When he began to breathe normally again, he straightened and looked around. The beauty of clean, green fields made him immediately pick up his camera. He swiveled one hundred and eighty degrees and a village appeared in his viewfinder; a picturesque English village with a church spire stabbing its point into the sky. Trees hugged the hamlet, and a stone bridge arched over what he presumed would be a bubbling brook.
Ever since he had arrived in this country on the photographic assignment for the magazine he worked for, he had gone from sardonic to enchantment, fascinated by the history held within the castles, monuments and fields. He had visited Stonehenge on Salisbury Plains and the Roman baths at Bath. He had seen London and the changing of the guard and walked through tatty little shops with big personalities in the Soho district. His camera always at the ready, taking images of anything and everything that caught his eye. The magazine bosses were going to have a lot of great photos to choose from.
Now he was in Pembrokeshire, South Wales – nicknamed little England.
He clicked off several shots, then looked closer – zooming into what appeared to be a street procession in the village below. A line of costumed characters could be seen weaving along the cobbled street. ‘They are obviously enjoying themselves,’ Paul thought. He grinned to himself. ‘Probably fueled by alcohol. Look at them – prancing and cavorting in a drunken high.’
He peered through the camera again. He could see impressive stilt walkers, a couple of clowns, a wizard or two and a comely group of serving wenches.
Somewhere, in the depths of his being, energy refreshed. He grabbed his camera and equipment and raced, half falling, down the sides of the barrow tomb, rushed to his car and decided to join them in the fun.
The Rowanshire Barrow
D. Lee Cox
Miranda Austin walked into the poorly lit pub on a mission. She was up against her deadline with nothing worth showing for her 6 weeks in Wales.
She surveilled the room: drunken local merchants playing cards on the left, drunk podunk farmers to the right, smoking pipes. At the bar sat three scruffs. Two chatted with the bartender, the third at the far end of the bar, head down, apparently singing. Or moaning. She couldn’t tell.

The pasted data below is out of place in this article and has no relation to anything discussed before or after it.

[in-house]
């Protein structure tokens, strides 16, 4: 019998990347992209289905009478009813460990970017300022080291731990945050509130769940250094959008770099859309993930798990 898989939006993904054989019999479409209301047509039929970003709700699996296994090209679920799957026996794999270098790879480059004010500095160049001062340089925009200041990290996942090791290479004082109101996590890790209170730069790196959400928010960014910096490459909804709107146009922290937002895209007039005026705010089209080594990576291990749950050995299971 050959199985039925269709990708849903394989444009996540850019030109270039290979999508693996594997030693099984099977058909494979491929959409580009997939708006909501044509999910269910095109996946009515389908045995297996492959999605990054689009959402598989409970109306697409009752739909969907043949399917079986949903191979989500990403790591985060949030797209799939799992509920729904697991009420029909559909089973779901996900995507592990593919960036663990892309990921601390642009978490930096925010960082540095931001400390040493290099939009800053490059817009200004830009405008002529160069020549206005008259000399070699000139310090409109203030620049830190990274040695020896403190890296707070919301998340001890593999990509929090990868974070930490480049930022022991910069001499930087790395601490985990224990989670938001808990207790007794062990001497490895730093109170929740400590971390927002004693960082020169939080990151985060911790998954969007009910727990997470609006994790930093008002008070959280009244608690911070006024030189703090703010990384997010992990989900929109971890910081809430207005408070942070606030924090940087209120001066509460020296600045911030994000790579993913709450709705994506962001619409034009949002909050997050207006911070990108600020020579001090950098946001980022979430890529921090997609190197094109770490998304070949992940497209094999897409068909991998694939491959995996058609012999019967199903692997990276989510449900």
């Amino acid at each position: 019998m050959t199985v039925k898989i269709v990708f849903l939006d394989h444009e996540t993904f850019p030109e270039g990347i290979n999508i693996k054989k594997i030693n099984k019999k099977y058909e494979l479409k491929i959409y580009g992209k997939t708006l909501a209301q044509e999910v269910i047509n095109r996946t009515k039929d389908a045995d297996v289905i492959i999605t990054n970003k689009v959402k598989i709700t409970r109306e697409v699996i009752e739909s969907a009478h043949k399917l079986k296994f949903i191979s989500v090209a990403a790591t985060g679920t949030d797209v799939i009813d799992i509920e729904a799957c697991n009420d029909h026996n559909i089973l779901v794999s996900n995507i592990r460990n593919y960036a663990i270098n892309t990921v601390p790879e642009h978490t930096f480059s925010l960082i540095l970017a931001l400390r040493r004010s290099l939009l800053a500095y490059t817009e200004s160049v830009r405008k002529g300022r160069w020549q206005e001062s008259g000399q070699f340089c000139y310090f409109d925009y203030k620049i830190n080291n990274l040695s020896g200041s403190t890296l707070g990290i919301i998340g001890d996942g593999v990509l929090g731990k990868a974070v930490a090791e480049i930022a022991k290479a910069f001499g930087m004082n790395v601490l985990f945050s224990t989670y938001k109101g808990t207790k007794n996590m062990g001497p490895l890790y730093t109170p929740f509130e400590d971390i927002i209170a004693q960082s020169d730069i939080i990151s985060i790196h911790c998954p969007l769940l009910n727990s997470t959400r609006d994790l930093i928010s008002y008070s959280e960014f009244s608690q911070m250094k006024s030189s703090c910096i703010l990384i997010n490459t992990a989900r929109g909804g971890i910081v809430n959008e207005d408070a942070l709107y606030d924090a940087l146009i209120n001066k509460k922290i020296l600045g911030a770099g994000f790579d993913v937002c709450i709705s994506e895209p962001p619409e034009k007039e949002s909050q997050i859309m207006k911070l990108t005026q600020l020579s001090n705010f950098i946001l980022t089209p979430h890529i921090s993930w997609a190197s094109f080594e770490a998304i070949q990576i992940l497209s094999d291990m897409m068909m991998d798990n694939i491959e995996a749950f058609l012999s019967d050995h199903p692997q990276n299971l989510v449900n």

“Ahem,” she exhaled. One of the merchants glanced at her, but then turned back to his cards.
Incensed, she tried again, “I said, ‘AHEM’!”
The pub came to a halt and all eyes turned to her.
“My name is Miranda Austin, I am a photojournalist with Citizen Earth…” she paused for effect, “and I’m currently on assignment here in Rowanshire.”
The drunk on the end lifted his head and yelled, “Manchester YOOOoooo!!!”
The bartender threw his dishrag at him. “Shaddup, Jimmy, can’t you see the lady’s trying to speak?”
A farmer took a long slow drag from his pipe. Silence.
She began, “I’m looking to photograph something with great history and mystique, and I need to do it now. Do any of you gentlemen have a suggestion?”
Not an eye left her.
“Yeah, Jimmy’s bar tab!”
Laughter bounced off the ancient wattle and daub walls.
Miranda shoulders slumped. She made her way to the bar and ordered a pint.
One of the scruffs at the bar turned to her and said, “Have you been out to the barrow, miss?”
“A tomb, miss, built in prehistoric days. 2000 years it’s been, mysterious as anything you can imagine. Fine night for it too. Clear sky, a bit of mist about.”
“A tomb you say?” Her interest was piqued.
“Yes, built by antediluvian clans. Its speculated that witches and warlocks conducted strange ceremonies within it.”
“How close to this ‘barrow’ do you think I can get?”
“Oh, quite close. Some say if the wind is right you can still catch a wiff of death blowing off the mound.”
“Where is this barrow?”
The other scruff leaned forward and grabbed the first man’s arm, “No, John, you mustn’t reveal its location.”
“I’ll buy a round for the house for the location!”
She turned to the rest of the pub, “A round for the house!”
A great “HURRAY!” swept the room.
“Ok miss, but be sure you don’t stay long. Sometimes a body doesn’t come back!”
The bartender poured pint after pint as the scruff scribbled a map on a napkin.
“Thanks so much, mister!” She put her camera away and rushed out the door.
After a moment one of the farmers ambled up to the bar.
“You sent her to my compost heap, didn’t ya?”
“Gordon, that thing is so big you could fertilize the lower half of Scotland!”
The bar erupted in laughter.
“Let me borrow your cell. I’ll have to call my wife and tell her not to shoot the poor girl.”
Laughter rang out through the village for the rest of the evening.